Nuanua was ashore and up the tree before you could say reindeer fart. “It’s twisties,” she announced with amazement, “Father Christmas has left five packets of twisties for us in the tree.” The kids fizzed with excitement as she threw the five bags of crisps we had secretly planted there earlier down into eight outstretched hands.

“Well, I think we’ve really found Father Christmas this time,” said Steve as the booty was shared out.

“No, I think we’ve found Farter Crispmas,” said Kirstie.

The kids giggled as they crunched noisily on their twisties.

Blowholes and rainbows at the Alofaaga blowholes in Samoa

Blowholes and rainbows at the Alofaaga blowholes in Samoa

A meeting with the Chief

An hour after Christmas and we approached the wharf for our appointment with the chief.

“Well this will be interesting,” said Steve as we approached, “We’ll see if he’s fixed his walkway like he said he has.”

He sounded doubtful but ever hopeful. We tied up the kayaks and clambered up onto the wooden structure where the chief had been waiting since our last meeting.

“We’ve just been to see Father Christmas in your swamps,” said Steve as he greeted the chief, “Did you know he was living in there?” The chief shook his head.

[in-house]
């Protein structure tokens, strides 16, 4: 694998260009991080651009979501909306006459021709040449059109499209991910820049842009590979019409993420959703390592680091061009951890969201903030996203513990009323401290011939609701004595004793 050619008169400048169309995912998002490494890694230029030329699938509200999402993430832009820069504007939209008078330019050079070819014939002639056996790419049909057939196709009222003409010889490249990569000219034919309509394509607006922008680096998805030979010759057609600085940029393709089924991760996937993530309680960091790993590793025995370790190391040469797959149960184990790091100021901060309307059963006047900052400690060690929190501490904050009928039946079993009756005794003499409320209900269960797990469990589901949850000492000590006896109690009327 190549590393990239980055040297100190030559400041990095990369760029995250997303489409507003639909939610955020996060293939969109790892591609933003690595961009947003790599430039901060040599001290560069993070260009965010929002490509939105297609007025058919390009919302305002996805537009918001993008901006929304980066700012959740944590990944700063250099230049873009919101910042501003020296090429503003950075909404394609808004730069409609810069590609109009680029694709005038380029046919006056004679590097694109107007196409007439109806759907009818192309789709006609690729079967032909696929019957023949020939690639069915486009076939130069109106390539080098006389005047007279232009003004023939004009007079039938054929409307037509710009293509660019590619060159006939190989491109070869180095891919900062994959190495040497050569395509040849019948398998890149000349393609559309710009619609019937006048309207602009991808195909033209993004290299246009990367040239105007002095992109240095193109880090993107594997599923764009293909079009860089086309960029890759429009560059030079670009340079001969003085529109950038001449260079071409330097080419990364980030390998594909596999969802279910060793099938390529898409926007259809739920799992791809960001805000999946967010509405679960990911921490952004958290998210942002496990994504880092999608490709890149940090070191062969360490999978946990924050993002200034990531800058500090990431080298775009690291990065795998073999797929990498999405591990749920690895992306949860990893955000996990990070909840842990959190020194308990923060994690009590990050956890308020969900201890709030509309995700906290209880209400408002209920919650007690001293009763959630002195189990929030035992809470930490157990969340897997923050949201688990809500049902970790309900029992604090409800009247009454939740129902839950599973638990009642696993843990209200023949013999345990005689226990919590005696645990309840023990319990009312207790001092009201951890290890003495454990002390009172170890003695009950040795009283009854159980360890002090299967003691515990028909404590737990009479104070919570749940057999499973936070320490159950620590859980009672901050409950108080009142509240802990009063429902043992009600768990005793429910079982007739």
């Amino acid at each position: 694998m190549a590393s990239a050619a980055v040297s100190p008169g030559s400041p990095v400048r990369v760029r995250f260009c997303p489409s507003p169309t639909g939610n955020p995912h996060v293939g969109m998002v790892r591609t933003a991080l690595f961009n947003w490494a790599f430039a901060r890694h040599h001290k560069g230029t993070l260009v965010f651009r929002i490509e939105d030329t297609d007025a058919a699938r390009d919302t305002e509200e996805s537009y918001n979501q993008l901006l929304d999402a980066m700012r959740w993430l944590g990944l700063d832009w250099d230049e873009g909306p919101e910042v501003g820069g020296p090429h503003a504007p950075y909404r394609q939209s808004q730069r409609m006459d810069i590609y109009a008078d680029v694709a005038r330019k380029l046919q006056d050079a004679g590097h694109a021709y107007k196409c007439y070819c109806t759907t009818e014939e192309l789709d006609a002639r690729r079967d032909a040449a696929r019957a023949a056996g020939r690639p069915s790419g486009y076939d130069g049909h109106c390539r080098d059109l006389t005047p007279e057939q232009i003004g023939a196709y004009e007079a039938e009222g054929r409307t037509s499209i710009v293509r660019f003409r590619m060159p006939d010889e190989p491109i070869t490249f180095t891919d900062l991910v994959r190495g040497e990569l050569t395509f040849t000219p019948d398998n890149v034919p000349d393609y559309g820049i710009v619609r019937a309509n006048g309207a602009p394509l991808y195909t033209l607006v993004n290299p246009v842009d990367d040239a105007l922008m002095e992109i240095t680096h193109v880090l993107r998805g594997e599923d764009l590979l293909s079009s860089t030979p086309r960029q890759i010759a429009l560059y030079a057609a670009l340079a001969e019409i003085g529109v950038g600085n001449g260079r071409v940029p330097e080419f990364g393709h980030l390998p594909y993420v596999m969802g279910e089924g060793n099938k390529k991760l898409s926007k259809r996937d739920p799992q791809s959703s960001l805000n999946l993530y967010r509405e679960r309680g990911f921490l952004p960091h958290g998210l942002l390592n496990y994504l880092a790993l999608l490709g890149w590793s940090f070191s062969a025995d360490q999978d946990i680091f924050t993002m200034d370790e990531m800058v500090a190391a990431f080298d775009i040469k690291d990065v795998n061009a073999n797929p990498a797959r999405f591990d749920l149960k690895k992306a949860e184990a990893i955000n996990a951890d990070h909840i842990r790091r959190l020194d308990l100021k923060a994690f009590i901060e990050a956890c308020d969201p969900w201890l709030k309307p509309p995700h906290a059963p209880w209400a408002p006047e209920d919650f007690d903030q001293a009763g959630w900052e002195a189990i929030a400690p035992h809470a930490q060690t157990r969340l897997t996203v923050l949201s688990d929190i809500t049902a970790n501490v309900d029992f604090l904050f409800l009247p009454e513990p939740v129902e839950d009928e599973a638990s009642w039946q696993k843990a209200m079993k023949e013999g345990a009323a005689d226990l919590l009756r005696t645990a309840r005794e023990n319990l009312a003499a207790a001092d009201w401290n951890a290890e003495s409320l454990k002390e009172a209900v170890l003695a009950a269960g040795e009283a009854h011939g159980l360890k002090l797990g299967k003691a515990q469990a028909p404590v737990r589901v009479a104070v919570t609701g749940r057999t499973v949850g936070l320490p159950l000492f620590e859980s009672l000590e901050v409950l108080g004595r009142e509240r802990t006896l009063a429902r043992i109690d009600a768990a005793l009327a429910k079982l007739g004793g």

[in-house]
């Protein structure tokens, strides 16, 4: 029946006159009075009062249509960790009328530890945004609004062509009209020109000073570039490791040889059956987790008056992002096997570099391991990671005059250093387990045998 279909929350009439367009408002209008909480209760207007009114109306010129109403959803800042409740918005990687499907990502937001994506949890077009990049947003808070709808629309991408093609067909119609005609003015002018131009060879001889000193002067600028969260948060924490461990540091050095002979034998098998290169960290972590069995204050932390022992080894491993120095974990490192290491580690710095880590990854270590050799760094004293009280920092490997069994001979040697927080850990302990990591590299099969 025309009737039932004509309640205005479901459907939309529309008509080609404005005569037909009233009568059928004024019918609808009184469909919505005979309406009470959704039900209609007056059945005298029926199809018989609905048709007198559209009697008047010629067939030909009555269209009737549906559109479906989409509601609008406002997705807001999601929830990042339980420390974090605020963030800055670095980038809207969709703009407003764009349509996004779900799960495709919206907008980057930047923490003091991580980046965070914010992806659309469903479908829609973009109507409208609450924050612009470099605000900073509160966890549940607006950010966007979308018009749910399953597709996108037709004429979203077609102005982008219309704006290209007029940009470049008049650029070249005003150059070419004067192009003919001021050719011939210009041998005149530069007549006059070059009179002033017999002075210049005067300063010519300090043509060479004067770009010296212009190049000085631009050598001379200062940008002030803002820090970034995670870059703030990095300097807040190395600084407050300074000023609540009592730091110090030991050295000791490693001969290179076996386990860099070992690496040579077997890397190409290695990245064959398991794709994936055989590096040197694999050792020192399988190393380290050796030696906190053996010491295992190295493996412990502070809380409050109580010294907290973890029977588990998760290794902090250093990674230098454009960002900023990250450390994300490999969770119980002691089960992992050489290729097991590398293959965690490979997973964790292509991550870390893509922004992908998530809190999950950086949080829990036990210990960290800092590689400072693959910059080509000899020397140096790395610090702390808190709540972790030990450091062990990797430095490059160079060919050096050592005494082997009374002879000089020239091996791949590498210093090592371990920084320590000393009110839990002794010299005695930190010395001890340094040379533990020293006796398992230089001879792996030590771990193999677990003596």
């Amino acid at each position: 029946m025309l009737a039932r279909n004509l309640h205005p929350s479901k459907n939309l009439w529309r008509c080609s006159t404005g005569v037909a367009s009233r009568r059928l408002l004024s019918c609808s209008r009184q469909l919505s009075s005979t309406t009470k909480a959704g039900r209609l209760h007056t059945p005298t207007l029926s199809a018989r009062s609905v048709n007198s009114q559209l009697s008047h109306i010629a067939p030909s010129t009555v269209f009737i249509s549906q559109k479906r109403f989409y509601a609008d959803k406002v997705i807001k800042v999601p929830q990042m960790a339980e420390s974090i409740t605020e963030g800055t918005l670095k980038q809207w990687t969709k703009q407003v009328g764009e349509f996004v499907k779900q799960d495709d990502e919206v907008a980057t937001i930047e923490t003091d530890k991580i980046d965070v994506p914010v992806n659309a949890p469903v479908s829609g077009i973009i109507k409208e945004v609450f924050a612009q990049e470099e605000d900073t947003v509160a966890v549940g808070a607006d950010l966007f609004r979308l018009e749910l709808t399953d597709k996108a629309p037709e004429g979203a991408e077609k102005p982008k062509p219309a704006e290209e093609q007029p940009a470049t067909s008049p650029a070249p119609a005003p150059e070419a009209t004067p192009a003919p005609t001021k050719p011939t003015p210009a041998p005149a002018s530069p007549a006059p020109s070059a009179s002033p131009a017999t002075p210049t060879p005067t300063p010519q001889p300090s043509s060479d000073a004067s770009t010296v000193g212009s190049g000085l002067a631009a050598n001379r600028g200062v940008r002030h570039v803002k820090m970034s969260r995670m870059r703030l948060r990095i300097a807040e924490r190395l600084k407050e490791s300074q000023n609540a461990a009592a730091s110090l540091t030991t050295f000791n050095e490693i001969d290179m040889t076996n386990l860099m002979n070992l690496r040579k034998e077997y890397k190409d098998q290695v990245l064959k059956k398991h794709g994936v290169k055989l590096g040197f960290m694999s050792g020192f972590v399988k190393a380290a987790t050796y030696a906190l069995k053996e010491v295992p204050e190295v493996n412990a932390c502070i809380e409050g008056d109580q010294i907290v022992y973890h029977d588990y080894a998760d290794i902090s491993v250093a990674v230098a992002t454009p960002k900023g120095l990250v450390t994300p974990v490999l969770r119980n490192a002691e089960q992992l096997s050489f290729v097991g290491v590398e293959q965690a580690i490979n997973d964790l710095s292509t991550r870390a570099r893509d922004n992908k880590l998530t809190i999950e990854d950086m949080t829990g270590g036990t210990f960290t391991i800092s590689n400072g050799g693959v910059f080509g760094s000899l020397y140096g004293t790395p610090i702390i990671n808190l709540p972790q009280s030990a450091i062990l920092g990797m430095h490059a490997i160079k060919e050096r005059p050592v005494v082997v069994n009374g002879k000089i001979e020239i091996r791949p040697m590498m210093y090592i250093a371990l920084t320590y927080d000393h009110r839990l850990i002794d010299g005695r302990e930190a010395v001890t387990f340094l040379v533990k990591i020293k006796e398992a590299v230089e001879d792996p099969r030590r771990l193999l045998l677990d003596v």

“He lives by the lemon tree,” said Nuanua.

“And he gave us all twisties,” said Sosy.

“And his reindeer did a fart,” said Stevie.

The chief looked a little confused by all this news.

“Interesting eh? Maybe you could charge a little extra for people to see that?” said Steve. The chief smiled at the prospect. “So, how about we have a look at your beautiful mangrove walkway? See if it’s all fixed and safe for visitors now?”

“Sure,” said the chief looking relieved to hear some sense.

“Great. Because we don’t want any tourists falling down holes where planks are missing or going through rotten planks again do we?”

“No Steve,” said the chief smiling a little at the thought of it.

“Good. And if it’s all fine we can sign off your certificate of fitness eh? So how about you lead the way then? And shall we say you owe me ten tala for each missing or rotten plank?”

The chief smiled a little more uncertainly, unsure whether Steve was joking or serious.

“OK kids, perhaps you can count for me.”

We walked carefully along about fifty metres or so of walkway, stepping over missing planks and avoiding the odd obviously rotten one. Steve stopped at a gap in the handrail. “What’s happened to the handrail here?” he asked.

“I used that to replace a rotten plank back there,” replied the chief.

“OK. So how many missing planks is that so far kids?

“That’s twenty Dad,” replied Sosy, “that makes…” She paused, “um…two hundred tala.”